athletic development and everything related... which means everything
Thursday, December 22, 2011
An intriguing area of focus in sport performance is what is going on at the level of the heart and the autonomic nervous system; the balance between sympathetic and parasympathetic control of the heart influincing heart rate variability (HRV). Some of the research points towards low-intensity movement targeting aerobic metabolism as an effective way to increase vagal tone therefore HRV. In the "advanced" world we live in, the first choice seems to be some piece of "cardio" equipment, but I am going to argue (as I have before) something much simpler and potentially more effective; a hike through the forest.
My disdain for these electronic rat wheels runs deep, and I can not figure out why there hasn't been a more holistic push to get athletes (all people included) outside to take care of a little stress and enhance recovery.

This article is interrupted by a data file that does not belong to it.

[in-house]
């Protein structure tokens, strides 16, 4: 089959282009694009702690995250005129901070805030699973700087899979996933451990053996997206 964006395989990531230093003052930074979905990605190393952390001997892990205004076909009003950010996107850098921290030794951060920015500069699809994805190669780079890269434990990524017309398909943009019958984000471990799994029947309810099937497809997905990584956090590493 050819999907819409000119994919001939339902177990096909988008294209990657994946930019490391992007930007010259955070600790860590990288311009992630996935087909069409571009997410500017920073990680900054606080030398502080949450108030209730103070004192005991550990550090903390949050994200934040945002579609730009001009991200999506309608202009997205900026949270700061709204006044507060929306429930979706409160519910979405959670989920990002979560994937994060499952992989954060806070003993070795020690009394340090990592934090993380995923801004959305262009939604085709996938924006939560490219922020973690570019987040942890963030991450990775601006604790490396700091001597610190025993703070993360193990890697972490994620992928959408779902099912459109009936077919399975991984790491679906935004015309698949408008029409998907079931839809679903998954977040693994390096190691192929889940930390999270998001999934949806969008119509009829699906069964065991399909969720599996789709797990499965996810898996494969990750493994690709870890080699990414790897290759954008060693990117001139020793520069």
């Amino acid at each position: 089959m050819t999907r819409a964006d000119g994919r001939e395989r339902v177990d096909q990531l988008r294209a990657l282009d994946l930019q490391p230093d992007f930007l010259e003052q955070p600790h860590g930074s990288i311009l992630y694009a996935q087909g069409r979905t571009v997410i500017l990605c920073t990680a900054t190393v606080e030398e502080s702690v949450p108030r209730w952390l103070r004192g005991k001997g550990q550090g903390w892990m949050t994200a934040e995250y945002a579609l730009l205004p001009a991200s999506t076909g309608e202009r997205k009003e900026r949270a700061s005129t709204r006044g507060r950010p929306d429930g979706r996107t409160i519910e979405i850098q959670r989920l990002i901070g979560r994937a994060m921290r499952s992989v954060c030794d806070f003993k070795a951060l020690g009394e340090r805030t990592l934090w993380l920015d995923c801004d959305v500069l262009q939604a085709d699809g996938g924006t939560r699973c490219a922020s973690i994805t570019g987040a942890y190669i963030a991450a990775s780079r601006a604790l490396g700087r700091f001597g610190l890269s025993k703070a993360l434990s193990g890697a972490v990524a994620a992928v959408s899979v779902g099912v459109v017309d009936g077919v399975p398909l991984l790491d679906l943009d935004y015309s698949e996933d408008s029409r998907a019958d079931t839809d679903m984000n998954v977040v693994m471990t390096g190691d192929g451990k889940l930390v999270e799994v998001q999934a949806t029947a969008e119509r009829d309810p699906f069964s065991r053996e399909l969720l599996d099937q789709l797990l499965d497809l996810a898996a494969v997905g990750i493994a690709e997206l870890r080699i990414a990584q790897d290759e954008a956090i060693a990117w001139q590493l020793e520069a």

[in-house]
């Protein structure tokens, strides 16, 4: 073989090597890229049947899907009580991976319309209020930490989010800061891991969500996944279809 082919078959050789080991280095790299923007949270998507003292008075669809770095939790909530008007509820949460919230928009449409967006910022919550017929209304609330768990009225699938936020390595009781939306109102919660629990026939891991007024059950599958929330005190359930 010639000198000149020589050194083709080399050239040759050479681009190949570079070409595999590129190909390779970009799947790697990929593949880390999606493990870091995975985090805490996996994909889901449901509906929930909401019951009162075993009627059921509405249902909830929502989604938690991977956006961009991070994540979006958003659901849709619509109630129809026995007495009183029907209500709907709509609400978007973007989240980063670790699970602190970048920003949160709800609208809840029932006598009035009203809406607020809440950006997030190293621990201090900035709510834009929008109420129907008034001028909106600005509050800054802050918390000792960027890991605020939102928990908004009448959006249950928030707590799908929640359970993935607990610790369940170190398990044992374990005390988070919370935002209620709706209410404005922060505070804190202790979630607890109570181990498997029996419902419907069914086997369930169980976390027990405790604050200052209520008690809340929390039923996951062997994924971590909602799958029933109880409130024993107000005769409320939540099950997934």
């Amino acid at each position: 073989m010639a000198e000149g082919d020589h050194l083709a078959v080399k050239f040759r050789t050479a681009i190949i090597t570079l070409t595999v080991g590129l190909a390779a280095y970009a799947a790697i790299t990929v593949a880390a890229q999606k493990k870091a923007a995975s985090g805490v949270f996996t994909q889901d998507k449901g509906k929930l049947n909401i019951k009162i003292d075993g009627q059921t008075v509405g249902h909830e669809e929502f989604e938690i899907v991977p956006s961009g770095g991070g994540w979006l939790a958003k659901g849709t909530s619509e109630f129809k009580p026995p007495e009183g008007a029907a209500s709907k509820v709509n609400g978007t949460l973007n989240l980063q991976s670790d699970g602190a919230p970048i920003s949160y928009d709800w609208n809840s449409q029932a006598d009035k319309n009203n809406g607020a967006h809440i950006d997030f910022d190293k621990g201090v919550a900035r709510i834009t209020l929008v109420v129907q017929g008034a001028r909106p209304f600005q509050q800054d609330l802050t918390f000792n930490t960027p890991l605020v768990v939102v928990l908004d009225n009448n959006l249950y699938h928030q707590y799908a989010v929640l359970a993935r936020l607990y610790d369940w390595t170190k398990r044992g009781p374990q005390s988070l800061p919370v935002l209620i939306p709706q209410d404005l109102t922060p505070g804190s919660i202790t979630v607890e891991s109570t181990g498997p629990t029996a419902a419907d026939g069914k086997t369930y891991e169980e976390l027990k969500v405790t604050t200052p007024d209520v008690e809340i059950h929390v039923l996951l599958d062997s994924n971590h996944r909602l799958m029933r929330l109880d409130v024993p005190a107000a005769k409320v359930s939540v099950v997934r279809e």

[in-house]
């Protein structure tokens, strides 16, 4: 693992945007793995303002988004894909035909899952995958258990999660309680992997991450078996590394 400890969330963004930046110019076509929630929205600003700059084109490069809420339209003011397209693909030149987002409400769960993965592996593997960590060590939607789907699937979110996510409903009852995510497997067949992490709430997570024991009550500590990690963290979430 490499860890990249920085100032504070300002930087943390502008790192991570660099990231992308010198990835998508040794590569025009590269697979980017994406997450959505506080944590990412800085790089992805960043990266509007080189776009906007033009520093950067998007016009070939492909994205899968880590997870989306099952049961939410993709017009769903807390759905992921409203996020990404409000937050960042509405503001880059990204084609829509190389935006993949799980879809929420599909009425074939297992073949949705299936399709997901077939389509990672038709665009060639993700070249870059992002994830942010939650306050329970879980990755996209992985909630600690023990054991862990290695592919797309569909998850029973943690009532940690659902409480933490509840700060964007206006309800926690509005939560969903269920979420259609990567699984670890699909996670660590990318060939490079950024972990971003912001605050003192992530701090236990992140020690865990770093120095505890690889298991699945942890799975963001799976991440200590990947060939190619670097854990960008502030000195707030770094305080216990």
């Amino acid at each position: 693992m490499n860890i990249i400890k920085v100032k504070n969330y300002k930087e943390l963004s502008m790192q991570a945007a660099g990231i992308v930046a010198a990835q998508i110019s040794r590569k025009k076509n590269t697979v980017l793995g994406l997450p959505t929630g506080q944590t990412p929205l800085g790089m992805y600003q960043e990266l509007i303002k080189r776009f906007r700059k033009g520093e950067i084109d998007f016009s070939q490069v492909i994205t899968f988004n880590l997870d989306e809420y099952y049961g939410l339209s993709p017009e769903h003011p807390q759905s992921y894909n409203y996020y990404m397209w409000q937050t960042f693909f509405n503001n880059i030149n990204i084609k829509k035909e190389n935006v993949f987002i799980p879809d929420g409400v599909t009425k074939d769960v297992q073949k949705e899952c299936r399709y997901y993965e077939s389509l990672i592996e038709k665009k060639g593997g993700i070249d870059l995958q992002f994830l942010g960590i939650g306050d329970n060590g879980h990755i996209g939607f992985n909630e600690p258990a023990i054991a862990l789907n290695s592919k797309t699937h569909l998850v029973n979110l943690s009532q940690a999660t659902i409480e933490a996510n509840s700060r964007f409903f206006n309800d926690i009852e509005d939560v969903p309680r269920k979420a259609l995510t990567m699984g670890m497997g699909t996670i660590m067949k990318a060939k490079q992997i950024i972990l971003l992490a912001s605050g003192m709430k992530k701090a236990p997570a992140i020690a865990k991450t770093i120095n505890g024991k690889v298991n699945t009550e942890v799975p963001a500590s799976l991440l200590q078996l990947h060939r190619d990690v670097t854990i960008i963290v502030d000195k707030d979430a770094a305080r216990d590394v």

Walking through the woods most definitely rids of the useless repetitive stress that occurs on some machine. It also doesn't confine mobility, as anyone who has walked in the woods knows, there's varied size hills to acsend and descend, fallen trees to step over, brush to duck under and slide around, and subtle contours of the forest floor to massage mobility into the foot and ankle... all entangled in the serenity of nature; opening up awareness to a primal sensory experience of flora, fauna, sun, and fresh air. As the Japanese call it, Shinrin-yoku, forest bathing. But this isn't just some alternative medicine hocus pocus, as there is a lot of hard evidence pointing to the powerful effects of nature on human well-being; things like lower cortisol, blood pressure, heart rate, and an increase in HRV... among the myriad of possibilities that lower stress allows in increased mental and physical creativity.